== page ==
Philip II’s Disinterestedness Made the Holy League Possible

December 1, 2022

At the end of May [1570] a courier sent from Torres arrived in Rome with the news that Philip II was willing to help Venice immediately and enter negotiations with the league. Philip wrote to the pope that the interests of the Church were superior to his own particular interests, and “seeing the holy purpose and intention by which Your Holiness is moved, because of the great desire I have to satisfy and correspond to what Your Holiness proposes to me, I have resolved to agree and condescend everything that touches this [Holy] League.” The letter was accompanied by ample instructions that conferred on Cardinal Granvelle, Cardinal Pacheco, and Ambassador Zuñiga the power of concluding an immediate alliance.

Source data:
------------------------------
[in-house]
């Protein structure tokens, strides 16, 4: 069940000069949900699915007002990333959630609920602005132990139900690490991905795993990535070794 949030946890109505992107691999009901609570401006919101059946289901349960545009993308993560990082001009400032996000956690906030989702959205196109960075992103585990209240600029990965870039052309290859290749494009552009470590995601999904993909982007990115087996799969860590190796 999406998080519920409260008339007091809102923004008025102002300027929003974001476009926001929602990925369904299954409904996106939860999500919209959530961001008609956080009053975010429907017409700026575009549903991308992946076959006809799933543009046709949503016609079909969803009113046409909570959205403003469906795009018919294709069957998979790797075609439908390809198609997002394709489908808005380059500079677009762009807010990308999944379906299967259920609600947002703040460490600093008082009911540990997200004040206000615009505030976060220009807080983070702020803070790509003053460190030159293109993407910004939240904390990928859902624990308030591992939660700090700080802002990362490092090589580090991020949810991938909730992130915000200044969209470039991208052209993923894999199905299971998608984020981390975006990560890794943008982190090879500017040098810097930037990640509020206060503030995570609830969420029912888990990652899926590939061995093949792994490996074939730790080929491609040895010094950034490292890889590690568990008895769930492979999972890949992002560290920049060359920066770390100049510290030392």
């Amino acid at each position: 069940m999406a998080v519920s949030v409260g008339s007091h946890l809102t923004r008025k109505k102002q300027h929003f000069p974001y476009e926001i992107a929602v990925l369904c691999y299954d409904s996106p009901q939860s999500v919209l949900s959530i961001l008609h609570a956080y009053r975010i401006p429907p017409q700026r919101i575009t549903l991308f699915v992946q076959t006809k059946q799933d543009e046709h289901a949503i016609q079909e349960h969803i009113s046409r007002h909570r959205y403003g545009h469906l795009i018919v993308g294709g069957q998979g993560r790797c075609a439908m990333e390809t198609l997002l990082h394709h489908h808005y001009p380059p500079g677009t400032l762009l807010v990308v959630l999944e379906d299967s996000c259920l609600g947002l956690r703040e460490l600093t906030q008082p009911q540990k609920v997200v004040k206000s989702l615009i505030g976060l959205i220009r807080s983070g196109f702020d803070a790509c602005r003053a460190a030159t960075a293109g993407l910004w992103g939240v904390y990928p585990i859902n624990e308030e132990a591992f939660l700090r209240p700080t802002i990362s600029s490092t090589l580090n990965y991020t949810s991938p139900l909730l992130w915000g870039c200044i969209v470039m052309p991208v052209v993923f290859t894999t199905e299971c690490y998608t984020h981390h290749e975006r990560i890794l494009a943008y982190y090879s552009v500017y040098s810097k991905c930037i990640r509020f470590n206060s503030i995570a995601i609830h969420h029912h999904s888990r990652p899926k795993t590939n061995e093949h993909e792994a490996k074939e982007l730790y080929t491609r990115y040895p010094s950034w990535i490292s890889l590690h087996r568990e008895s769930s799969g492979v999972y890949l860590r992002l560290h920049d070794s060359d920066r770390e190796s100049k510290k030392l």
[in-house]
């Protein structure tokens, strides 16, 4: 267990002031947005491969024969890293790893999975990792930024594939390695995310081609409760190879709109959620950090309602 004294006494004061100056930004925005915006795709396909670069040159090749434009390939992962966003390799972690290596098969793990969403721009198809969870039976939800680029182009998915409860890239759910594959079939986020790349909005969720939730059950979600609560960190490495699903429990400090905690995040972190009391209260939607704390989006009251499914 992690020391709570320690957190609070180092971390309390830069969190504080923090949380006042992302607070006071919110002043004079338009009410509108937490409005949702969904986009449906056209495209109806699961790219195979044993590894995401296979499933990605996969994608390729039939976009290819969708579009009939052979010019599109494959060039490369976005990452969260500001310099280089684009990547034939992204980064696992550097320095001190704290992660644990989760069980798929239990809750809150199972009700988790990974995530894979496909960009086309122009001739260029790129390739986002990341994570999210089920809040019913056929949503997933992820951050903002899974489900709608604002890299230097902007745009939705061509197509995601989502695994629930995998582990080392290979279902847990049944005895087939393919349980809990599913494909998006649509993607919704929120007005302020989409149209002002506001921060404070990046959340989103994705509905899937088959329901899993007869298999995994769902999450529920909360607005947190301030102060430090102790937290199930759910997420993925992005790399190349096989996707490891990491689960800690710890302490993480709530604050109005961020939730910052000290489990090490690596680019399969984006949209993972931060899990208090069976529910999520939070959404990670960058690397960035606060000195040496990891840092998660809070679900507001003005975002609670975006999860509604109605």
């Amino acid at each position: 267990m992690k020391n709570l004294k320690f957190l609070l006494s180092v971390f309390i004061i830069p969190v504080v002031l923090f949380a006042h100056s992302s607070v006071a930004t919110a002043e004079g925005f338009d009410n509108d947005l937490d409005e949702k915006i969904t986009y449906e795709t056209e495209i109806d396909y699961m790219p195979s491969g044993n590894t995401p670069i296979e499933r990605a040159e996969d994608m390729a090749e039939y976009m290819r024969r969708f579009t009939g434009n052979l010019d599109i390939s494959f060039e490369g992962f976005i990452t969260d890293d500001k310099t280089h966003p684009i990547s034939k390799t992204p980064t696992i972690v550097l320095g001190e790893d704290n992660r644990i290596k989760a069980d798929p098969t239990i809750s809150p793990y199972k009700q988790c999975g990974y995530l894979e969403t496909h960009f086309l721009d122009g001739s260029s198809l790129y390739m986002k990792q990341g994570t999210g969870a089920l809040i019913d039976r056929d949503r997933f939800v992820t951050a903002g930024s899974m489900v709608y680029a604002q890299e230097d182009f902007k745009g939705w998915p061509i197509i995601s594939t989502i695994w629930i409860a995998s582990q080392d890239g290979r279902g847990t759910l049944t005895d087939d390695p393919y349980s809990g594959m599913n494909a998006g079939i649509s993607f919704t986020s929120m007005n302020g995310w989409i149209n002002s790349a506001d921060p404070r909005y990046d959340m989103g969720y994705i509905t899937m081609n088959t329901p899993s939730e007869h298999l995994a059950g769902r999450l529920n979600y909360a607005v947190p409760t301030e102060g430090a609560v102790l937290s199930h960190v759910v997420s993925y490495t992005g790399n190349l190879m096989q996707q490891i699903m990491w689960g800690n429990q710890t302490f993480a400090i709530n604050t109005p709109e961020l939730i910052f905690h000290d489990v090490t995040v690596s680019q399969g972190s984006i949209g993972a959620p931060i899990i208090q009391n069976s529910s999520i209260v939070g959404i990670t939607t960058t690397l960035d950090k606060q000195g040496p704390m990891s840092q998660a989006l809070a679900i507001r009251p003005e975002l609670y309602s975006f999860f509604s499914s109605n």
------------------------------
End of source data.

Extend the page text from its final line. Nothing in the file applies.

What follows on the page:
Portrait of the doge of Venice Alvise I Mocenigo (1507-1577)

Pius V felt immense joy and wept with consolation. Within the Senate of Venice, however, there still existed some resistance, but it was defeated by the firmness of the new doge, Alvise Mocenigo, and by the young patricians of the Serenissima.

Roberto de Mattei, Saint Pius V: The Legendary Pope Who Excommunicated Queen Elizabeth I, Standardized the Mass, and Defeated the Ottoman Empire, trans. Giuseppe Pellegrino (Manchester, N.H.: Sophia Institute Press, 2021), 220–21.

Short Stories on Honor, Chivalry, and the World of Nobility—no. 857

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